APPG for Longevity: HLE+5 consultation response

As our population continues to age it is more important than ever to look at how more people can live healthy independent lives in later life. There are environmental, social, economic and political factors that can impact public health.

Ensuring more people can enjoy five more years of healthy life expectancy in later life is a major challenge. Government policy will need to adapt to recognise the health and care demands of all generations in our society to make this ambition become a reality. As the Government consults on its prevention strategy, it should recognise the need for better cross-government action and more collaboration with local authorities to tackle regional health inequalities. More progress can also be achieved by embracing new technology and harnessing the value of data far more intelligently to deliver better health outcomes and make progress to achieving increased healthy life expectancy.

Outside the Westminster bubble, HLE+5 will need to think about the divide in health outcomes between deprived and affluent communities, and how society as a whole can close that gap. Poverty is a major public health challenge. If the strategy is going to be successful, it will need to set out a response that addresses the specific health challenges faced by low-income communities to improve the nation’s overall healthy life expectancy in later life. We discuss how legislation might be the route to achieve such increases.

Our response also looks at how we can encourage younger generations to think more positively about the opportunities presented in later life, devolving more power to the regions so that they can take more control of local public health matters and the role of Whitehall to deliver a more coordinated approach to improve life expectancy.

This consultation submission is informed by our own research findings, consideration of new and emerging ideas about our ageing population, and how lifestyle changes in middle age are critical if a healthy later life is going to be achieved.

Read our consultation submission here.


We believe that in order for HLE+5 to be a successful strategy, it will need to consider the following recommendations in order to influence Government policy at this critical juncture as public health is a growing national priority:

Recommendation 1: HLE+5 to call on the Government to launch a new national public health campaign that promotes a positive vision for later life.

Recommendation 2: HLE+5 to encourage the Government to conduct a new review into public perceptions about ageing to understand what different age groups believe are the benefits of later life.

Recommendation 3: HLE+5 should recommend that the Government develops a new framework for interventions specifically designed to deal with regional health and care inequalities alongside its public health strategy.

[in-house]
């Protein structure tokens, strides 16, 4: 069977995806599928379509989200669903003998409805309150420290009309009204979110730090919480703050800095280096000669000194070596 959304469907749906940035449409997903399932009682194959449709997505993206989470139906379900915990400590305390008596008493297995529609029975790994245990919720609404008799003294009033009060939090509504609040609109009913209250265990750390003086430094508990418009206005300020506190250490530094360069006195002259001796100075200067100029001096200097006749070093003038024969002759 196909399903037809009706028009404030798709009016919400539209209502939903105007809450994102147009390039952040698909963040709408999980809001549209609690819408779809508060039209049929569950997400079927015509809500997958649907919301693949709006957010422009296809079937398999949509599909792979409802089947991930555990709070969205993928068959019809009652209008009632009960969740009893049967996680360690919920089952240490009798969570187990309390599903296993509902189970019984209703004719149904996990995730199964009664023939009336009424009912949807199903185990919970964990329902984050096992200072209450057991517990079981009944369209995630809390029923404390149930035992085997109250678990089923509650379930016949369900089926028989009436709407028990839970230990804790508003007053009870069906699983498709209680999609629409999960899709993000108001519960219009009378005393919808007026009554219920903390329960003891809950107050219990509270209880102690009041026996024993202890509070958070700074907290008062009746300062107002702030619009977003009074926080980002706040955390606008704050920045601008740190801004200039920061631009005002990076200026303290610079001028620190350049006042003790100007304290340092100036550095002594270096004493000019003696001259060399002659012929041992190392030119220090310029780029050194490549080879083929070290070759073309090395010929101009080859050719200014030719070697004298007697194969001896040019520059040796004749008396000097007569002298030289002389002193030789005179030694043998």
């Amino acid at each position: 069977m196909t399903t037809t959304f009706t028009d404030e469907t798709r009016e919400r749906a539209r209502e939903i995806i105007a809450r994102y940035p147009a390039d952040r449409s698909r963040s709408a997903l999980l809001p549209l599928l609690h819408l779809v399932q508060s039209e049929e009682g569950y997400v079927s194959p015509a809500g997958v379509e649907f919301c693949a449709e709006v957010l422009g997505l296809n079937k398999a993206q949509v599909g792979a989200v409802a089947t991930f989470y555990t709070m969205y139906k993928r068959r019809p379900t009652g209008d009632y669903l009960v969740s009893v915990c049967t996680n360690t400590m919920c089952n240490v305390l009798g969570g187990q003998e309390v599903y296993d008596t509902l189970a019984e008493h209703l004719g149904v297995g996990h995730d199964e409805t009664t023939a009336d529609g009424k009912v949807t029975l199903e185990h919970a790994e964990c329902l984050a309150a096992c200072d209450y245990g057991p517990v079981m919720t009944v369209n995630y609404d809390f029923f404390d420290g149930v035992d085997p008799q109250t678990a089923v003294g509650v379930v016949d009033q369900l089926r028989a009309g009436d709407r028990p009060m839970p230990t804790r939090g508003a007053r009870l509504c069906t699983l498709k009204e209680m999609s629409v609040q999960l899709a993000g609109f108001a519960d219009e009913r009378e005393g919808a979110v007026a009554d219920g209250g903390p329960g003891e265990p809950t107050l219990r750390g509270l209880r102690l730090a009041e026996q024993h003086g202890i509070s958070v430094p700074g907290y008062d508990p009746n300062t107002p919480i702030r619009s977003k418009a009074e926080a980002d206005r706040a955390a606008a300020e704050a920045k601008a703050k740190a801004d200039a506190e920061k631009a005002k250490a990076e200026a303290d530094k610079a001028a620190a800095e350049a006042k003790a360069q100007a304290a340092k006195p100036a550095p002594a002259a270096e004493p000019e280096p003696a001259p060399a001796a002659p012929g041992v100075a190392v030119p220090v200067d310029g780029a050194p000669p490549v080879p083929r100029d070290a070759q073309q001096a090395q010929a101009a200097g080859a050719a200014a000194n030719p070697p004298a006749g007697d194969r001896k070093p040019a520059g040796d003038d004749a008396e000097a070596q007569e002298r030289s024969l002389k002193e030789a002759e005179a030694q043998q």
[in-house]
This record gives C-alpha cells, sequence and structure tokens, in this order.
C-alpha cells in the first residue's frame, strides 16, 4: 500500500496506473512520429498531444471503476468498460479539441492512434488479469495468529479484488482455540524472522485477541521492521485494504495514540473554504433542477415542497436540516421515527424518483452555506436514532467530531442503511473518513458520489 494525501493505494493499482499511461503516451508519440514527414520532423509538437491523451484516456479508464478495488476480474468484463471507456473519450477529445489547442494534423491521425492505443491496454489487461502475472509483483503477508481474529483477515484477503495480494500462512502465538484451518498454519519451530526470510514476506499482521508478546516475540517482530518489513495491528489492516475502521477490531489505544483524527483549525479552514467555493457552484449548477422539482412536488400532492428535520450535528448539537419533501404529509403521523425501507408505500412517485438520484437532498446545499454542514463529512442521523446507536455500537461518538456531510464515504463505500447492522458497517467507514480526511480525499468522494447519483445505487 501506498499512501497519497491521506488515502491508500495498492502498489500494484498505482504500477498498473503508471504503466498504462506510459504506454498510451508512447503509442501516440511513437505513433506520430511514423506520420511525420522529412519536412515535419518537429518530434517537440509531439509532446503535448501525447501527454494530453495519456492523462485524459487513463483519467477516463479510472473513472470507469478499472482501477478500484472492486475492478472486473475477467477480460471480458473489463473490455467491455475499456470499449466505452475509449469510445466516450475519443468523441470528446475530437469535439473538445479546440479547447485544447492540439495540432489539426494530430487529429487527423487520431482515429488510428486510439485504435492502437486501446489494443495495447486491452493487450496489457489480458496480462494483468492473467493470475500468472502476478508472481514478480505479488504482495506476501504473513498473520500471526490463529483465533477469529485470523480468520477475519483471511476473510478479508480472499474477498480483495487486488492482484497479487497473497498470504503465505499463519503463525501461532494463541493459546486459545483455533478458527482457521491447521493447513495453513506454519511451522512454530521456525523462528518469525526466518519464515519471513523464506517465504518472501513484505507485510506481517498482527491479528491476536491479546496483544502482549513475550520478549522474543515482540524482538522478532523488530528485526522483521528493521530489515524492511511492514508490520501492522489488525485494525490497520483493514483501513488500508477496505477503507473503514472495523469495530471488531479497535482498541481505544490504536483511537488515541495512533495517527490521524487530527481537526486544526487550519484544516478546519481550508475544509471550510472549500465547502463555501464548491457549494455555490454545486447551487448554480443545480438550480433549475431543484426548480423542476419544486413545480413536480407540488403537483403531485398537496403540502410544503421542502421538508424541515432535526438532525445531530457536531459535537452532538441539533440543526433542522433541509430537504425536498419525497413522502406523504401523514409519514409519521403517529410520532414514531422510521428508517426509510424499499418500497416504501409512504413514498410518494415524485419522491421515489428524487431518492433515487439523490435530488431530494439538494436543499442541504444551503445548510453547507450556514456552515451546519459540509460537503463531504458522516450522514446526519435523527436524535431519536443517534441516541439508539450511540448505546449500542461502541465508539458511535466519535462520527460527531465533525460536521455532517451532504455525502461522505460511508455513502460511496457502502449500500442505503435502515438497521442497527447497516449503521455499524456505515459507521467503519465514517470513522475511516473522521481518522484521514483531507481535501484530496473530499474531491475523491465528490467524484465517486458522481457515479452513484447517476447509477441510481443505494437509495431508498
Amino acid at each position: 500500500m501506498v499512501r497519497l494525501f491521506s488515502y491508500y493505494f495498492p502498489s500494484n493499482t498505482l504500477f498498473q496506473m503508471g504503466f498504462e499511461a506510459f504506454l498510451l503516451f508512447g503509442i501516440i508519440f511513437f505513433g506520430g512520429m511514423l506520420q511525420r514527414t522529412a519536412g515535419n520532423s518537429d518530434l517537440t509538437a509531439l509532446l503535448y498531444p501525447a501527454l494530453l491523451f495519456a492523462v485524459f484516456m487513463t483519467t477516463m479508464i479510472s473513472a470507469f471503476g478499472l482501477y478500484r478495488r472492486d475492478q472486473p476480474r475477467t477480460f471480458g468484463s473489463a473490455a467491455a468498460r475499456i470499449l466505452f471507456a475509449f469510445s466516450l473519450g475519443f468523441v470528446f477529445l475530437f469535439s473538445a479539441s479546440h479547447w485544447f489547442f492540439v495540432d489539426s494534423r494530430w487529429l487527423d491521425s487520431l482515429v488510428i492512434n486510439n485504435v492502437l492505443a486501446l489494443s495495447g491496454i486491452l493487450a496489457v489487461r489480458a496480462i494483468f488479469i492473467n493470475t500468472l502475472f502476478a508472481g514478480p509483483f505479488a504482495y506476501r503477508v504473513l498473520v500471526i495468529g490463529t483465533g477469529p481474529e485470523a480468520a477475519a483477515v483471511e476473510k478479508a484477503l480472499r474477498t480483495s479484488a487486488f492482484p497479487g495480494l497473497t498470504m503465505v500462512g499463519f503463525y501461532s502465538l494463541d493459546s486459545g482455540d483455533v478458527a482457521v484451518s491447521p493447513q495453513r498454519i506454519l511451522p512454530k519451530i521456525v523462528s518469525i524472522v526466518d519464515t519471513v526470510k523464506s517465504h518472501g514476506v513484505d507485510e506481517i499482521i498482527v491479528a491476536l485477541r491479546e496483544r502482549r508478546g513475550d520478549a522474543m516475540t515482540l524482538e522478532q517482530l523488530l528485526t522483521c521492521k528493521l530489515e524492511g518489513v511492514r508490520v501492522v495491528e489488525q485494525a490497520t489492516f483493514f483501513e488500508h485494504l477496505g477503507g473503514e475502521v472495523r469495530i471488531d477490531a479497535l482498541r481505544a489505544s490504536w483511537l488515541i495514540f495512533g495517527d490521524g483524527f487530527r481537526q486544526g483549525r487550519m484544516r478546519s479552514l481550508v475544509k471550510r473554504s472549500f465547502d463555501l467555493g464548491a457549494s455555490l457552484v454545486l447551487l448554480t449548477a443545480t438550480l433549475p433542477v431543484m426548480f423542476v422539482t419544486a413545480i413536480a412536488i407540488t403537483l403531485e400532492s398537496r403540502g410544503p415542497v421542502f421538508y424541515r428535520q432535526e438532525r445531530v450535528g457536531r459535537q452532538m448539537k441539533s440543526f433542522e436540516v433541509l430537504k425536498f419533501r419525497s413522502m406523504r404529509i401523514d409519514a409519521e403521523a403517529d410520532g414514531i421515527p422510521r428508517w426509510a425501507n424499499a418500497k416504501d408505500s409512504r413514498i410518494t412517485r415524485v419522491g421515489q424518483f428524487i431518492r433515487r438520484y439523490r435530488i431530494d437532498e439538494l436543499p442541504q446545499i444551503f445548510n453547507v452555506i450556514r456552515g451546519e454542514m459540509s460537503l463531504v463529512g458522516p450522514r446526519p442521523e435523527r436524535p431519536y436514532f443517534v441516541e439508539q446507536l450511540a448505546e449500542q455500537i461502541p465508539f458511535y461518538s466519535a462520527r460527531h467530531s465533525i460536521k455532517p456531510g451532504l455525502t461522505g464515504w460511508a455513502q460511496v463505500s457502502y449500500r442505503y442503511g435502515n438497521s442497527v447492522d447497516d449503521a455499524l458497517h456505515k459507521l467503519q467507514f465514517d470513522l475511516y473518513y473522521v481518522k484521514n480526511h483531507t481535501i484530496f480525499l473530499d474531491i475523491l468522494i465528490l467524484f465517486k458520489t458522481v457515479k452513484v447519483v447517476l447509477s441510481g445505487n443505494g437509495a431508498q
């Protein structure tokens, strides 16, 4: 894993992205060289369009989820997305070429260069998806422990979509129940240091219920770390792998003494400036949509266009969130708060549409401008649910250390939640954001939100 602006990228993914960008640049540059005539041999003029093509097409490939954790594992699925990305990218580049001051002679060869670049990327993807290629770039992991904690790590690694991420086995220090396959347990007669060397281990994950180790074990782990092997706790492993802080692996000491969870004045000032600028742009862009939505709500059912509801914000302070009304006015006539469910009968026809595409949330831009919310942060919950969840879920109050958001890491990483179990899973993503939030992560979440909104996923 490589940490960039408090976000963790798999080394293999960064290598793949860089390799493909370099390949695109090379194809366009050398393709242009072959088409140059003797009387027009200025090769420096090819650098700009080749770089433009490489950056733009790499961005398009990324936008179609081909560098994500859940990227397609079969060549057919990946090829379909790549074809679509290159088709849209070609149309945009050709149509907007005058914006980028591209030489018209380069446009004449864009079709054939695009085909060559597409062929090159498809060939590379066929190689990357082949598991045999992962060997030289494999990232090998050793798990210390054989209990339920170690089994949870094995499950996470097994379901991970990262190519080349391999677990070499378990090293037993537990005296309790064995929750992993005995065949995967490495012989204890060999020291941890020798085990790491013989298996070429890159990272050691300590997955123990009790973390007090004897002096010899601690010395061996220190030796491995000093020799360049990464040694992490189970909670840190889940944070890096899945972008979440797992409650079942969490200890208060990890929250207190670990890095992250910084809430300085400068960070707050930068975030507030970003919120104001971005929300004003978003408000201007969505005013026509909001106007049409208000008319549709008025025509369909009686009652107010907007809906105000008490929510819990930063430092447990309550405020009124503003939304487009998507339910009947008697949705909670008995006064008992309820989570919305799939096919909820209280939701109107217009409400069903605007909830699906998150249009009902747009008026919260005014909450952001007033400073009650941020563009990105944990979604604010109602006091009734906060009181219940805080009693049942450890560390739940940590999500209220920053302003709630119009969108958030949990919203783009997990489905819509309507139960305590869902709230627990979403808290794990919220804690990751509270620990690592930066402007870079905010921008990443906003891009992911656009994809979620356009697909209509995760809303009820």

Recommendation 4: HLE+5 should call on the Government to convene a cross-government group of Permanent Secretaries to coordinate health promotion in Whitehall.

Recommendation 5: HLE+5 will prioritise a policy response to reduce the health gap between wealthy and deprived areas by calling for greater investment to tackle loneliness and poor diet, and resources to ensure communities cater for age and mobility as people age.

Recommendation 6: Local authorities to use the scope of the general power of competence established under the Localism Act 2011 to innovate in challenging circumstances in order to create new/improved data-driven models for health and care provision.

Recommendation 7: HLE+5 to advocate further devolution of health and care spending, in line with the Greater Manchester model, to all regions across the country that where not part of the original 2014/2015 Devolution Deals.

Recommendation 8: HLE+5 to recommend that MHCLG collaborate with PHE to deliver locally targeted public health initiatives with local government. The Cabinet Office should also take greater oversight of public health implementation across Whitehall in collaboration with Public Health England and the Department of Health and Social Care.

Recommendation 9: HLE+5 to call for a new blueprint where specific membership bodies for health and care charities are incentivised to work with their members by the Government through a new fund to generate ideas and coordinate action at a grassroots level to address barriers to improved life expectancy.

Recommendation 10: HLE+5 should include a strategic plan for the use of data and explore the scope to recycle financial value from the broad-ranging data assets the NHS controls to ensure those people and organisations that often serve the most disadvantaged are not left behind by the data-driven revolution in health and care.

Recommendation 11: HLE+5 to call for employers to join a Carers Coalition to improve the work-life-care balance of unpaid carers – a key group in society that could help support increases in healthy life expectancy amongst older people.

Recommendation 12: HLE+5 to advocate the establishment of a new independent body, similar to the Office for Budget Responsibility which assesses the sustainability of public finances, to set projections for healthy life expectancy and hold the Government to account for future funding and policy decisions specifically for public health interventions.

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